As peace returns to Cambodia for the first time in decades, the country is at a critical stage of development where massive social problems pose enormous challenges for the new government, says an NGO coalition.
“[Cambodia is] very much at a crossroads. Now people are saying, now we are at peace, just give us the dividends of peace…but Cambodia can very easily slip into the wrong track,” said Stephane Rousseau, executive director of the NGO umbrella organization Medicam.
Medicam, along with the NGO Forum on Cambodia and the Cooperation Committee for Cambodia, collaborated to release a 40-page statement last week outlining Cambodia’s socio-economic and political conditions as well as suggestions for aid allocation.
The coalition of more than 100 NGOs will be sending a three-member observer delegation to the Consultative Group aid donor meeting in Tokyo later this week.
Traditional safety nets, such as ownership of parcels of land for farming, fishing and foraging, have been eroding in the past few years, warn the NGOs.
In Cambodia, where 80 percent of the population lives in the countryside, landlessness and restrictions on access to common property is increasing, as well as income disparity between urban and rural sectors, the NGOs report. Furthermore, such activities as illegal logging and overfishing have sapped natural resources.
Combined with an NGO estimate that the Cambodian population will double in the next 20 years while some of society’s most productive members may be hard-hit by the AIDS epidemic, these trends could have “devastating” consequences for most Cambodians, the statement said.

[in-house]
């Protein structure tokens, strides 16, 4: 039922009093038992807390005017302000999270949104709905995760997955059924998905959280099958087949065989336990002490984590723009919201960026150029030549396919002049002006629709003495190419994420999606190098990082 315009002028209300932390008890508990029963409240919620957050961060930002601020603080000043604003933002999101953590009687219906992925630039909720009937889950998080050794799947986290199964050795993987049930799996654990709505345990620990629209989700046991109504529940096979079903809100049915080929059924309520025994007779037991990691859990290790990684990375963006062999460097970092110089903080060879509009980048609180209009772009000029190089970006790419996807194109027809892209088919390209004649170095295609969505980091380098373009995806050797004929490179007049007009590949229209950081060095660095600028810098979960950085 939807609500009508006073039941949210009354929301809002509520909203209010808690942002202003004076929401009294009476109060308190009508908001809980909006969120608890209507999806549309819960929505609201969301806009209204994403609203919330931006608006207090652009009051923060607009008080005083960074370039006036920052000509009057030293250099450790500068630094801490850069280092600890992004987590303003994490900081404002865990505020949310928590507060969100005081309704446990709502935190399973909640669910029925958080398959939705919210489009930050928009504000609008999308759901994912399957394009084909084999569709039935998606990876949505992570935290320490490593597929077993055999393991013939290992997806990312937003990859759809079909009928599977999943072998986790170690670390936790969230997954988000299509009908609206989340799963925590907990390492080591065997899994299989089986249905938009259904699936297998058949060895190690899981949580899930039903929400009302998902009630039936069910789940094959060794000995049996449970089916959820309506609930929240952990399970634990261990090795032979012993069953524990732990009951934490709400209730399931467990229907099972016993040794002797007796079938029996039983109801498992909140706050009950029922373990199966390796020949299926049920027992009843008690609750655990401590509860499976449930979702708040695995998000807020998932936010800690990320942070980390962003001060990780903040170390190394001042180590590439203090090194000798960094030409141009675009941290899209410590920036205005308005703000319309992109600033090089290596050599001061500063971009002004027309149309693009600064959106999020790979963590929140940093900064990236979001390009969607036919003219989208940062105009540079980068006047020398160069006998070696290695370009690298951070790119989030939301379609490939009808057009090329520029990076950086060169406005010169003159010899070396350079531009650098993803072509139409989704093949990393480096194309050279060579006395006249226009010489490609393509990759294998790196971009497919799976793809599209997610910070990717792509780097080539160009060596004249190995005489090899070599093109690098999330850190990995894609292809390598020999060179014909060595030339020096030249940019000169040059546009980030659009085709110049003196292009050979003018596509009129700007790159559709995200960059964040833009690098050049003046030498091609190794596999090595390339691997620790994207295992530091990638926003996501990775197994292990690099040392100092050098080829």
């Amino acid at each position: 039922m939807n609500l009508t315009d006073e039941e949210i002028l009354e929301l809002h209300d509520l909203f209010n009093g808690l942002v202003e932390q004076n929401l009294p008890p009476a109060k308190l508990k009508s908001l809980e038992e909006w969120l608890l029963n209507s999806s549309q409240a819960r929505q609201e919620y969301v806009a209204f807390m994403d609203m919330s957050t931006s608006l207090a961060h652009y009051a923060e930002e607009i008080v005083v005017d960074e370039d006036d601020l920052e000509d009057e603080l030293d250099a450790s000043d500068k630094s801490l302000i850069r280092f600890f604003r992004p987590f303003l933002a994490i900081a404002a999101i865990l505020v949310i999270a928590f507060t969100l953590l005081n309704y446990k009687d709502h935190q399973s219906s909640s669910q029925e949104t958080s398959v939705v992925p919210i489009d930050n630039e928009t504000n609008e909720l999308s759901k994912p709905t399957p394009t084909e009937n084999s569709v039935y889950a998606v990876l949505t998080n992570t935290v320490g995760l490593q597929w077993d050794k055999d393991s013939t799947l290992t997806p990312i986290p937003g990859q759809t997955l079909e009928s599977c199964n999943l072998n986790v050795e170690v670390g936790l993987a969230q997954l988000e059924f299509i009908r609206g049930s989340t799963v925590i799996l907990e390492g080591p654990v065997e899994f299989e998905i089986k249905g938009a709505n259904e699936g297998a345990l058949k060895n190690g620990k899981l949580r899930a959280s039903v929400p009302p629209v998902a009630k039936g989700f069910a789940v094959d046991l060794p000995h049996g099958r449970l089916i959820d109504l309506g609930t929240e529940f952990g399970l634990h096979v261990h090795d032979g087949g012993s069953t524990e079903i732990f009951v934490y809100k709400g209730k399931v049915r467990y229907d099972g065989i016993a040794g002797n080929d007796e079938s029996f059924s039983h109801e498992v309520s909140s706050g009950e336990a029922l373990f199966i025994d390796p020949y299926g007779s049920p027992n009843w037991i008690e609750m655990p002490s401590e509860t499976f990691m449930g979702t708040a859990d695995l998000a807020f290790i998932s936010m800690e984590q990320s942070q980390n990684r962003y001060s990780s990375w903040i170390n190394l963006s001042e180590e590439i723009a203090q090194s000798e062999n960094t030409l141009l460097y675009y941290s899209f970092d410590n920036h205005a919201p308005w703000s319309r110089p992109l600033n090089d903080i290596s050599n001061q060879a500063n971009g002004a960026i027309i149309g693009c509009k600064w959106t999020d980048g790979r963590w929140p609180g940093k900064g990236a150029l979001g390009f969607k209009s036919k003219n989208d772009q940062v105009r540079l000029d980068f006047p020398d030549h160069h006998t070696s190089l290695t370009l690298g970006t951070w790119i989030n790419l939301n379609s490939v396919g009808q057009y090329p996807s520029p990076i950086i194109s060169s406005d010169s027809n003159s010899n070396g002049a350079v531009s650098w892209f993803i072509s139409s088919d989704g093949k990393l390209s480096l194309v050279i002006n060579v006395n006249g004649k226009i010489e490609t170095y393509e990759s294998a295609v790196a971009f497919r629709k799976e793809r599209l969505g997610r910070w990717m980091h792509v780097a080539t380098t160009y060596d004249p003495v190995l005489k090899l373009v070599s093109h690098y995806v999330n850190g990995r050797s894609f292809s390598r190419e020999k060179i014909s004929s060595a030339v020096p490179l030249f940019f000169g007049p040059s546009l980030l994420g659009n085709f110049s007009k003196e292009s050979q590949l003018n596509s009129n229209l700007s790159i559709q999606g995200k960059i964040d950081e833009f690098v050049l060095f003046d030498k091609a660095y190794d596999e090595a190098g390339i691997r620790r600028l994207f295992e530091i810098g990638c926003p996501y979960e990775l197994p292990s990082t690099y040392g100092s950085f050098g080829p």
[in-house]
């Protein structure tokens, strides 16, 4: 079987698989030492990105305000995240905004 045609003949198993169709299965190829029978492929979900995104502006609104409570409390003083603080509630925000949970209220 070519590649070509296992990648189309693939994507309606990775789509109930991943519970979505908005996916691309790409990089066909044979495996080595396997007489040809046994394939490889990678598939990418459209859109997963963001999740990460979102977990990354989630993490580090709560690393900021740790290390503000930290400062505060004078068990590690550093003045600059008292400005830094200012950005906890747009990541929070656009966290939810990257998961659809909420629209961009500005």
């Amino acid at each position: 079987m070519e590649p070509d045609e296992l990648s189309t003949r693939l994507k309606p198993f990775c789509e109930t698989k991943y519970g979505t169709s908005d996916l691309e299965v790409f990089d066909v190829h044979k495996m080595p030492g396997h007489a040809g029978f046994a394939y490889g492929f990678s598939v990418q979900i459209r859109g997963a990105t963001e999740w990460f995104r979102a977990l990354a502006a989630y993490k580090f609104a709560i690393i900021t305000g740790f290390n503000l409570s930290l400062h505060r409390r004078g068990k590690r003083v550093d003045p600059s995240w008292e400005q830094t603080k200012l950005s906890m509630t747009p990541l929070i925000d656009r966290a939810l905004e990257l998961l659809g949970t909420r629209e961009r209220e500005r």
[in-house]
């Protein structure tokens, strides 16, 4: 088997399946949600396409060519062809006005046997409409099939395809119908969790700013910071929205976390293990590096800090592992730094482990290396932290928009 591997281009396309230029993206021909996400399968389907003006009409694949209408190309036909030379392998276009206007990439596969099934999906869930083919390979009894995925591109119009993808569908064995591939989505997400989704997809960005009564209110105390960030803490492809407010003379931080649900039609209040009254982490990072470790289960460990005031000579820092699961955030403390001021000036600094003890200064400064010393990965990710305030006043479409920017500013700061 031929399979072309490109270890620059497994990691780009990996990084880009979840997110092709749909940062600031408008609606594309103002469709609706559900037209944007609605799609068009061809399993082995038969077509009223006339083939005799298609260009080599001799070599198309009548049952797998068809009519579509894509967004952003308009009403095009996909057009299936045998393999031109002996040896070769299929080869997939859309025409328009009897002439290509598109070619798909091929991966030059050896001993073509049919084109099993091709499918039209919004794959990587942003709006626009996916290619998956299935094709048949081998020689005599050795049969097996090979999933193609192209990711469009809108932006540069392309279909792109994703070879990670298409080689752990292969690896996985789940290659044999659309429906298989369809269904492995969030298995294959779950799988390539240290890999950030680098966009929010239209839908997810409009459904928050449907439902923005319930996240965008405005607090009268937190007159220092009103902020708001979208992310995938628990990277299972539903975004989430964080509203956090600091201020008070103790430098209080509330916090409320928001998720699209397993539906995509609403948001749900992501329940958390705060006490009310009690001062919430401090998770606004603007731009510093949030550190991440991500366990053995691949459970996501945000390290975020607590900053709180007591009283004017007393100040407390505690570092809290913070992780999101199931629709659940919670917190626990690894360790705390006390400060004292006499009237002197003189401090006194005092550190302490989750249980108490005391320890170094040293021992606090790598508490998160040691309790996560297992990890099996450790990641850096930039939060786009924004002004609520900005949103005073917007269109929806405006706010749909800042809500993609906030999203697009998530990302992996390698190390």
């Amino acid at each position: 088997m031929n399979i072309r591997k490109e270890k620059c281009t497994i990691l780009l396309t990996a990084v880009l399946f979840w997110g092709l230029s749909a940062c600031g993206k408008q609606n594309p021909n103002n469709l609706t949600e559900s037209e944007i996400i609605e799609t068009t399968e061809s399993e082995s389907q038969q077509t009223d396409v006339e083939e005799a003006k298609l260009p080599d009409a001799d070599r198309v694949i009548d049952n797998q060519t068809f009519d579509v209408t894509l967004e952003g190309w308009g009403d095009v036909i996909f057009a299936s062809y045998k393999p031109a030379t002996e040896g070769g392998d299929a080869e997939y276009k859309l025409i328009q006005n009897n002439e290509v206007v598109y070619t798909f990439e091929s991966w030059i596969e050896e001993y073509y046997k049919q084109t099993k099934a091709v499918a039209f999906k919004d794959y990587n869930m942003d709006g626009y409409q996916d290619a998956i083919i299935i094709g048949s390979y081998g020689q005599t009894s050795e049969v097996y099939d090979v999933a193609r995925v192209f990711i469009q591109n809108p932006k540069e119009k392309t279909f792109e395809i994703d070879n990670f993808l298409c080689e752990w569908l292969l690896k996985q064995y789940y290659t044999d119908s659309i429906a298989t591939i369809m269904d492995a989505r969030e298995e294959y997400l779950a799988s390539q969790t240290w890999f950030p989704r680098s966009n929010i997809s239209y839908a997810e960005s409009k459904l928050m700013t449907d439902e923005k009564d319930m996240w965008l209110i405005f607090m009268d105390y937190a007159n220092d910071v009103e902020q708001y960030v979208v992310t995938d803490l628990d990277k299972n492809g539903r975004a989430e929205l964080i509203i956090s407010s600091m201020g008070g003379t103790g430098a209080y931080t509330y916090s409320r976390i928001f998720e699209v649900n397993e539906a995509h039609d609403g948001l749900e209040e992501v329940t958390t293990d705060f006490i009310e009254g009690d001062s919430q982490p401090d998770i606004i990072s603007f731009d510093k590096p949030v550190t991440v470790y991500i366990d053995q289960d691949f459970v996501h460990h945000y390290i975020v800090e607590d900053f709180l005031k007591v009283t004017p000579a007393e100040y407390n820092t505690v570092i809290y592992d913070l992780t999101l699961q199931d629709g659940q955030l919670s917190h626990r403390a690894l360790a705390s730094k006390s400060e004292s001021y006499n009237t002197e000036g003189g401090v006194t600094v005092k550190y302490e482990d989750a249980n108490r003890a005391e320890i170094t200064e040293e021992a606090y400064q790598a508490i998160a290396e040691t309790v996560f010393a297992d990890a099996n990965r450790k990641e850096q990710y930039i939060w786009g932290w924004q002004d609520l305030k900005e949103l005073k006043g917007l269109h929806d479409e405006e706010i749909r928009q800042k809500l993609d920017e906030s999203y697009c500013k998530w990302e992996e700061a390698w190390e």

In such increasingly grim social conditions, Cambodia may become a “platform for organized crime in Asia” if demobilized soldiers are not disarmed and given job training, land and housing as part of a reintegration plan, according to the statement.
Underlying the problems of development is the continued absence of the rule of law, which impedes local and foreign investment, internal trade, public confidence in the government, and the security and general well-being of the people, the NGOs said. Among other things, Cambodia still needs an independent judiciary, neutral police and military.
While one government official declined to comment Monday on the statement as he had not read it, he said he saw no reason why NGOs couldn’t be partners with the government.
“This is a moment when the government concentrates very much on the livelihood of the people, and anything NGOs provide to us constructively we welcome,” said Sieng Lapresse, undersecretary of state of foreign affairs.
The statement comes as NGOs express their desire to become closer partners with the Cambodian government.
“We need to build better mutual understanding and encourage the government to seek the input of NGOs because we have something good to offer,” said Russell Peterson, representative for the NGO Forum on Cambodia, citing the NGOs’ grass-roots experience.When Canadian Ambassador Gordon Longmuir was asked shortly before leaving for the Tokyo meeting whether the NGO statement would be taken seriously by the donors, his answer was an emphatic “Oh, yes.”